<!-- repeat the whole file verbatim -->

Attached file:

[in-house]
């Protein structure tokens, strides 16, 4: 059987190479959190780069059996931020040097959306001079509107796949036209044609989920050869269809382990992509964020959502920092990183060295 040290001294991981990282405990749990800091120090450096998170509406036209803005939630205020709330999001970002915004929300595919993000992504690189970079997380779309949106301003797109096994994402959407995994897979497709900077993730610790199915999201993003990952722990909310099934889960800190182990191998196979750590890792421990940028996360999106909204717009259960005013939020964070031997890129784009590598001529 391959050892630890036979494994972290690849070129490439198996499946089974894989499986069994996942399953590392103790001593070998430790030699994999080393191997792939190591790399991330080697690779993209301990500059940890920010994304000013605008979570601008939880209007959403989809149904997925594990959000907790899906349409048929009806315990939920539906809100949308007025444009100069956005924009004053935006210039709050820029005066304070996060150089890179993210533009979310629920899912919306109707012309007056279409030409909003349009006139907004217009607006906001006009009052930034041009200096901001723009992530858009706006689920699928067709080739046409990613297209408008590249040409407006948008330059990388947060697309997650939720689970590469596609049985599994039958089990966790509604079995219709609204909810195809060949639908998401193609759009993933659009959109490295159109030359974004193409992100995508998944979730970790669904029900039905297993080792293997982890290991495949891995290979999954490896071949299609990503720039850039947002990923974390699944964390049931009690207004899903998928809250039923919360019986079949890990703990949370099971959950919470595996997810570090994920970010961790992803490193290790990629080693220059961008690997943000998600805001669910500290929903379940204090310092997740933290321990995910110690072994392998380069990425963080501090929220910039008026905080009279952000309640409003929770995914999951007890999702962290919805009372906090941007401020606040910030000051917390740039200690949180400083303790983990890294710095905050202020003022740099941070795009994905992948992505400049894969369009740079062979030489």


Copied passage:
[in-house]
């Protein structure tokens, strides 16, 4: 059987190479959190780069059996931020040097959306001079509107796949036209044609989920050869269809382990992509964020959502920092990183060295 040290001294991981990282405990749990800091120090450096998170509406036209803005939630205020709330999001970002915004929300595919993000992504690189970079997380779309949106301003797109096994994402959407995994897979497709900077993730610790199915999201993003990952722990909310099934889960800190182990191998196979750590890792421990940028996360999106909204717009259960005013939020964070031997890129784009590598001529 391959050892630890036979494994972290690849070129490439198996499946089974894989499986069994996942399953590392103790001593070998430790030699994999080393191997792939190591790399991330080697690779993209301990500059940890920010994304000013605008979570601008939880209007959403989809149904997925594990959000907790899906349409048929009806315990939920539906809100949308007025444009100069956005924009004053935006210039709050820029005066304070996060150089890179993210533009979310629920899912919306109707012309007056279409030409909003349009006139907004217009607006906001006009009052930034041009200096901001723009992530858009706006689920699928067709080739046409990613297209408008590249040409407006948008330059990388947060697309997650939720689970590469596609049985599994039958089990966790509604079995219709609204909810195809060949639908998401193609759009993933659009959109490295159109030359974004193409992100995508998944979730970790669904029900039905297993080792293997982890290991495949891995290979999954490896071949299609990503720039850039947002990923974390699944964390049931009690207004899903998928809250039923919360019986079949890990703990949370099971959950919470595996997810570090994920970010961790992803490193290790990629080693220059961008690997943000998600805001669910500290929903379940204090310092997740933290321990995910110690072994392998380069990425963080501090929220910039008026905080009279952000309640409003929770995914999951007890999702962290919805009372906090941007401020606040910030000051917390740039200690949180400083303790983990890294710095905050202020003022740099941070795009994905992948992505400049894969369009740079062979030489």